ably little vibration at between" 2,500 r.p.m. and 3,000 r.p.m.

During these tests the engine ran about 50 hrs. at full load and power without any mechanical trouble developing, and on stripping it the working parts were found to be in goodtcondition, with the exception of two, which hod been altered in the latestr,design. These were a gudgeon pin setscrew, which had worked loose, and an induction pipe flange which had cracked. The first have now been abolished, whilst the inlet pipe flange has been increased in section.

Having drawn attention to what the engine can do, we will now describe its salient features. The most, striking at the first glance is that, although the cylinders are cast in pairs and have overhead valves, the. cylinderr heads arskenot removable. So clean is the design "however, that the cylinders ern, be removed and replaced by one. man in' 50A and this was actually done in changing the compression plates.

The valves in each cylinder are in

dined to the central axis, and are operated by an overhead camshaft through the.medium of rocker arms, the camshaft itself being totally enclosed by a removable cover and driven from the crankshaft by bevel gearing carried on a vertical shaft at, the flywheel end of the engine so that crankshaft vibrations are reduced to a minimum. The vertical shaft also drives the magneto, oil pumps, governor, and lighting dynamo if one be fitted.

In conjunction with the camshaft is a half-compression device which works by shifting the camshaft bodily and bringing special decompressor cams into action. This arrangement greatly facilitates starting, which is also assisted by the use of a novel type of petrol squirt, which is employed in conjunction with the special priming valves utilized in place of the ordinary compression taps. The squirt delivers a mixture of finely atomized fuel, which is sprayed directly into the cylinders and is ready for immediate.firing. The pistons are made of aluminium alloy and provided with cast-iron rings, three being fitted at the upper part, and a scraper ring being used under the gudgeon pin. The connecting rods are very novel. They are round and hollow, whilst the crankshaft, which is machined all over, is carried in five main bearings consisting of bronze shells lined with white metal.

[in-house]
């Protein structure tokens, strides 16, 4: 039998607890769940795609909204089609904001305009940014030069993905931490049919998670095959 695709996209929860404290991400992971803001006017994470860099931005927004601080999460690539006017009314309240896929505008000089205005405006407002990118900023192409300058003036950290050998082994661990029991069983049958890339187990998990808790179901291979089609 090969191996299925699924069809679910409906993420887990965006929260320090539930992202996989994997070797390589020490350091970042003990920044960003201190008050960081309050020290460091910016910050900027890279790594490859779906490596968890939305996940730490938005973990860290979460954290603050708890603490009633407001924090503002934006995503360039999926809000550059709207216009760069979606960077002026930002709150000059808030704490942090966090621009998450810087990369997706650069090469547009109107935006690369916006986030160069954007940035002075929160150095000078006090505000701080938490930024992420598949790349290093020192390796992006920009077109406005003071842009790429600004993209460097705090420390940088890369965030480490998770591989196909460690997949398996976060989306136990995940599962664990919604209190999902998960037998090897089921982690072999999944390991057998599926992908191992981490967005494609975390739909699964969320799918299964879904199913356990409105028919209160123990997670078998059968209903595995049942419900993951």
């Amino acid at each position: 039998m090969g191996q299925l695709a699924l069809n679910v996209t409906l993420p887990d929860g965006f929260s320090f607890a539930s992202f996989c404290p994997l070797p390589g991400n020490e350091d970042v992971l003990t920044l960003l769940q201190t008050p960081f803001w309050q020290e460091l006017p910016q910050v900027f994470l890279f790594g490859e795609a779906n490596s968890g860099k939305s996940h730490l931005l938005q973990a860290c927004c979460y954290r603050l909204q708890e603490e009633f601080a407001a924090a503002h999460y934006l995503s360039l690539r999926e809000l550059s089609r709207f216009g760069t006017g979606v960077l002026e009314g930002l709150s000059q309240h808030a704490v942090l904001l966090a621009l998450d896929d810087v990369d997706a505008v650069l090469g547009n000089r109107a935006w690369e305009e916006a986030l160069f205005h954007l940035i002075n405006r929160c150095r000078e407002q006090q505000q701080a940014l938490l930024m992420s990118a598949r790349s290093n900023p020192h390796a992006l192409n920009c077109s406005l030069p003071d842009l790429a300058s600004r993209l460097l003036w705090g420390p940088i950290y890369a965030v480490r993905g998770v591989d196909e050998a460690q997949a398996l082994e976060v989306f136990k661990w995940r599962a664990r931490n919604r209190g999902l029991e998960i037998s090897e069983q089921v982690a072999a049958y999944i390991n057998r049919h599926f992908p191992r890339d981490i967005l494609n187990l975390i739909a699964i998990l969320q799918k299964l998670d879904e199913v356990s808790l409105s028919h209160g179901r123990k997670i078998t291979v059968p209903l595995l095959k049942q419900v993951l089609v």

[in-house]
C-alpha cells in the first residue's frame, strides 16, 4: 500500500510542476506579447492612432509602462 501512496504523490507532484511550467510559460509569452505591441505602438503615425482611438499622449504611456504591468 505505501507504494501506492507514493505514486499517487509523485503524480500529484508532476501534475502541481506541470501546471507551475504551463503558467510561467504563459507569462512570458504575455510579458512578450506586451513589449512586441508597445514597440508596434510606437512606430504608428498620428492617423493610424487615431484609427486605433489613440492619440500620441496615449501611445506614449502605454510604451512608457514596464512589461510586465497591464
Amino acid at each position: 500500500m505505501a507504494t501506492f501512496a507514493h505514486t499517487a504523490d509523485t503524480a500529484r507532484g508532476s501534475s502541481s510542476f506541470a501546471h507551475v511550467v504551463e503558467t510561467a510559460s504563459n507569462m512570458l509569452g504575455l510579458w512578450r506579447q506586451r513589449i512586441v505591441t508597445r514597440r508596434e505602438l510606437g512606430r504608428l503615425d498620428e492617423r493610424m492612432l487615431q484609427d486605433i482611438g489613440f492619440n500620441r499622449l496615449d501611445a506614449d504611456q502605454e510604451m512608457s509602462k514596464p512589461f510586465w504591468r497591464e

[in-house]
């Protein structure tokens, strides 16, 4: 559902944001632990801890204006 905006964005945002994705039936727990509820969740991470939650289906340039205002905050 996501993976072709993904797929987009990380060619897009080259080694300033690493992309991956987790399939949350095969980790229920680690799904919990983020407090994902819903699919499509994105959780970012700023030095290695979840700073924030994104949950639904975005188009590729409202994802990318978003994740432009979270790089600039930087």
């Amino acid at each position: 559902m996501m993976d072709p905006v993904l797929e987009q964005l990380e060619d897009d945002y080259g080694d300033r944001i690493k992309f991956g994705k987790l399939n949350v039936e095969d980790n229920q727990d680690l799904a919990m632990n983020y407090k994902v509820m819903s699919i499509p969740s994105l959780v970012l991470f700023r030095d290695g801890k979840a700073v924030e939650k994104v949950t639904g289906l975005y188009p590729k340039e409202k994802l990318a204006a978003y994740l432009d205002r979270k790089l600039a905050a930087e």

The crankcase is constructed of aluminium braced by hollow cross-ribs, through • which the carburetter •drams the ate necessary for combustion. This air is consequently preheated, and at the same time cools the crankcase and the oil contained in it in a •very effectual manner. The air inlets are at the side of the engine opposite to the carburetter; so that. the air has to travel right round the lower half of the crankcase, although it is never actually in contact with the oil. In order to avoid the possibility of petrol being deposited in the false base through undue flooding of the carburetter, an orifice is provider" at the lowest portion of theair passage., This exii is covered by a loosely held plate, through which any excess petrol eau escape.